Video game localization: the process of producing video game content for a specific region, and doing it so well that it looks like it was made for that region originally.
Many localization outsourcers try to tackle gaming localization by approaching it in the same way they would for any other industry, such as legal, life sciences, or retail. For those industries, the translation provider accepts the translation along with any glossary or translation memory, sends it to a translator, has it proofread, and then sends it back to the client.
But that’s not the case for video game localization—there’s much more to it.
A game testing team first plays through the game to build detailed style guides and term bases and populate a bespoke translation memory to incorporate a glossary. They take screenshots of important information and dialogue and provide it in a package that the translation team can easily digest. This helps the translators understand the content and context quickly and efficiently.
The Right Translator
Choosing the correct translators for each project is critical. It really helps if the translation team is full of gamers who specialize in all different types of gaming genres.
For example, car-racing games have translators who specialize in every aspect of racing, such as full comprehension of racing rules, engine components, pit lane rules, flag rules, tire compounds, driving styles, and more.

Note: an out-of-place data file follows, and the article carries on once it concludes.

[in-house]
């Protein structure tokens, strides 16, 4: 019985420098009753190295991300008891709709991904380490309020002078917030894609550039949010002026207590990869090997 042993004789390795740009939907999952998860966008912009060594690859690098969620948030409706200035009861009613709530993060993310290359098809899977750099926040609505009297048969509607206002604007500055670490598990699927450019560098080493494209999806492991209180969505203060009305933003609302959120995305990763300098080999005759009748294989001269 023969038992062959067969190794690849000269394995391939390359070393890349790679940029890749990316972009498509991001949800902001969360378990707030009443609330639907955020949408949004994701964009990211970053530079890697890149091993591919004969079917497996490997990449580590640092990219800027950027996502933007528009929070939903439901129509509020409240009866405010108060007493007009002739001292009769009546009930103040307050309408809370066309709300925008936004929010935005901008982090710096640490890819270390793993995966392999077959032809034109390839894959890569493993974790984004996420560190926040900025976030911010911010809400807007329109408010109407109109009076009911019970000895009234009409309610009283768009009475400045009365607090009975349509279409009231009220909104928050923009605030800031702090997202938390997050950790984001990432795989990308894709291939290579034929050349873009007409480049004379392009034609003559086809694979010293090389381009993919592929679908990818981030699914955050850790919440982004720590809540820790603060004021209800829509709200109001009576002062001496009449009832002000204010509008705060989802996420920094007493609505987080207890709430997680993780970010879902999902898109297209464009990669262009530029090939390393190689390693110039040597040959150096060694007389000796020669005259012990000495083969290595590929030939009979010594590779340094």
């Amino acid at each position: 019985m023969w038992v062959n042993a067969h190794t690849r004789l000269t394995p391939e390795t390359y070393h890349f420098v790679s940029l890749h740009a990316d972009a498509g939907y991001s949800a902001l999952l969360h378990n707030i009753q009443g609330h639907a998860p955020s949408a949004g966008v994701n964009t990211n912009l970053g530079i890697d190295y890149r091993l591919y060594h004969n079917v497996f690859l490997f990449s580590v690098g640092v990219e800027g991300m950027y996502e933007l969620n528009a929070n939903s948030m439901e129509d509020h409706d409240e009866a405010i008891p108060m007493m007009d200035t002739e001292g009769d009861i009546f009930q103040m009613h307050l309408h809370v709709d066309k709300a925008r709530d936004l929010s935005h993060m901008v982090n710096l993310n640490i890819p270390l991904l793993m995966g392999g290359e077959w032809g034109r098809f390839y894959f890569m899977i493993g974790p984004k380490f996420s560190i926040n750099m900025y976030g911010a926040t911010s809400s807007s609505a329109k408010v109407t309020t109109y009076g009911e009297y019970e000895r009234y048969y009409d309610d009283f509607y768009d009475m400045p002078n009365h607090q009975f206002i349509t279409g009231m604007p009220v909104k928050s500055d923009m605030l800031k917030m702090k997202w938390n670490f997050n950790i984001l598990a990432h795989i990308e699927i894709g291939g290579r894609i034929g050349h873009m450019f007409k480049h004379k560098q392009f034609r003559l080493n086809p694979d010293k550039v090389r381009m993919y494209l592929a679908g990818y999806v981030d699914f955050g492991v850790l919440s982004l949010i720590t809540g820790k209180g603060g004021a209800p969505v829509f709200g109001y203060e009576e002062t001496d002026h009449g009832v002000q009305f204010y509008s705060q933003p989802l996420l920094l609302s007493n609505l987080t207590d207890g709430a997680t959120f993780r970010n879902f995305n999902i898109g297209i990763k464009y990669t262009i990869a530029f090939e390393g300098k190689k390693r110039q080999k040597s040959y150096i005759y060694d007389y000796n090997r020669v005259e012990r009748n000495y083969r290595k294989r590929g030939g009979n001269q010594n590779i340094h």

Translation Memory Automation
Not all translations are created equally. There are straightforward translations, full transcreations of games—which make a greater impact internationally—or a blend of the two.
There are also automated translations that come from translation memory.
Some aspects of game translation can be automated using translation memory, since certain platform-specific documentation rarely changes but is always seen on each release. Automating these processes saves time and money.
If the game is the latest in a series, some aspects of the translation are repeated from an earlier version. This can include everything from character names to technical information and even dialogue and commentary. With translation memory, this repetitive and consistent information can be auto-populated.
Once the translator has completed the transition, the proofreading team does their thing. They ensure the game and all its components comply with their style guides, incorporating the glossaries and ensuring translation quality has been reached. If something doesn’t look right, the team works with the translator to correct it.
After everything is proofed and approved, it moves on to the quality assurance phase.
During the quality assurance (QA) phase, the QA team looks at how the translation works in the destination language. They test how the localized content will appear on screen while playing the game.
For example, they ensure the translated text fits on the screen of the intended device and flag any “objectionable content” that may cause issues in the target territories.
Once the QA team collects feedback on the translation, they work with the translator and proofreader to make other necessary adjustments and create a summarized report with any issues the client needs to address.
To have high-quality, consistent language for your video game, start with a dedicated team of gamers who can collate all the information specialized translators need to create the translation publishers want.
To talk to our expert team about localizing your gaming content, contact us here.